BY HARRY WALSH
THE budget deficit at Letterkenny General Hospital has reached almost €7m at a time when more than 2,300 adults and children are waiting more than a year for an appointment, it has emerged.
A performance report from the Health Service Executive shows that LGH has a budget over-run of €6.972m up to the end of July.
It also emerged that the HSE has encountered significant challenges in filling medical posts at the hospital. Seven out of 54 consultant posts are vacant and “in the recruitment process at various stages”. These are currently being filled by Consultant Agency staff.
Earlier this week the HSE told the Dáil’s Public Accounts Committee that it is paying private agencies €110,000 every 13 weeks to fill a single consultant post at LGH. In total, five consultant posts at the hospital are being filled on hourly-rate contracts, with the cost for three months equivalent to the normal pay of a full-time consultant for an entire year.
The five vacant posts filled by hourly-rate consultants in Letterkenny are in the emergency department, radiology, general medicine and oncology. Two paediatric posts are filled by locum consultants on payroll.
According to the HSE, consultants are recruited on hourly-rate contracts “only when absolutely required, when all other approaches have not resulted in successful recruitment and where service continuity must be guaranteed”.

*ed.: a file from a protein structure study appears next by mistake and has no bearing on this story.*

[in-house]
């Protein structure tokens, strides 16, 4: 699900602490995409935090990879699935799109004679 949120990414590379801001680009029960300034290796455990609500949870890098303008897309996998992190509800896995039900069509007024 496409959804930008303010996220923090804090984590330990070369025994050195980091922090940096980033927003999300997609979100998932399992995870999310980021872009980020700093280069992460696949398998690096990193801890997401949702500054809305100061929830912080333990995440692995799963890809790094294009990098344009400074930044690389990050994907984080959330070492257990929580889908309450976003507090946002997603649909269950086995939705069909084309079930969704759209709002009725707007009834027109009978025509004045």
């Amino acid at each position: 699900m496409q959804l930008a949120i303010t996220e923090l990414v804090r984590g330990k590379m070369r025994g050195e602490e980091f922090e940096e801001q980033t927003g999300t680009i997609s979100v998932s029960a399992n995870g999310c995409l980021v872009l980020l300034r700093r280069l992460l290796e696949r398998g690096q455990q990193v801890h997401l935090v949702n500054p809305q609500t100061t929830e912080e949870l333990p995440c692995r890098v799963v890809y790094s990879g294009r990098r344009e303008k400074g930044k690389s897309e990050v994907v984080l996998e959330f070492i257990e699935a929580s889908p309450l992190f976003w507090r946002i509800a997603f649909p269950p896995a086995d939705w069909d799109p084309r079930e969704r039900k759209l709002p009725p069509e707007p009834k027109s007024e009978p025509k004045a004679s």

Paying a locum consultant through an agency for 13 weeks at an hourly rate costs €80,849, it says. In addition, the agency is paid a 10 per cent fee and VAT is levied at 23 per cent, bringing the cost to €110,328. A new consultant directly employed by the HSE is paid between €109,381 and €110,328 per year.
Earlier this year, it was reported that 117 out of 122 non-consultant hospital doctor posts in Letterkenny were filled on a contract or locum basis.
Meanwhile, Fianna Fáil TD for Donegal North East Charlie McConalogue is accusing the Health Minister of standing back and allowing hospital waiting lists to spiral out of control. He was responding to the latest figures from the National Treatment Purchase Fund, which reveal massive increases in waiting lists across the country.
At the end of July there were over 2,300 people waiting more than a year for an appointment at Letterkenny General – that’s a 209% increase since January.
“In the first seven months of the year, the number of people waiting more than 6 months for an outpatient appointment at Letterkenny General Hospital hit 13,000 – an increase of almost 2,000. During the same period, the number of patients on a waiting list for over a year soared by over 200% to 2,333,” he said.
There are 210 patients waiting for over two years for an outpatient appointment while six have had to endure waits in excess of three years as the hospital struggled to find space for patients from the new Emergency Department.
The vast majority of patients (3,674) have been on the outpatient waiting list in Letterkenny for between six and twelve months. The full list is: 0-1 month (1,703), 1-2 months (1,385), 2-3 months (1,267), 3-6 months (2,941), 6-12 months (3,674), 12-24 months (2,116), 24-36 months (210), 36-48 months (6) and 48+ months (1).
The HSE report also revealed that there were more than 37,000 ED attendances in Letterkenny last year with 17,602 emergency admissions.
There are 1,010 adults waiting up to eight months for day care procedures in Letterkenny with 8 children waiting up to 20 weeks.
Meanwhile, the latest figures also highlight a 4.42pc absenteeism at Letterkenny General Hospital with nursing (4.01pc) and dental/medical (2.16pc) well below the average.
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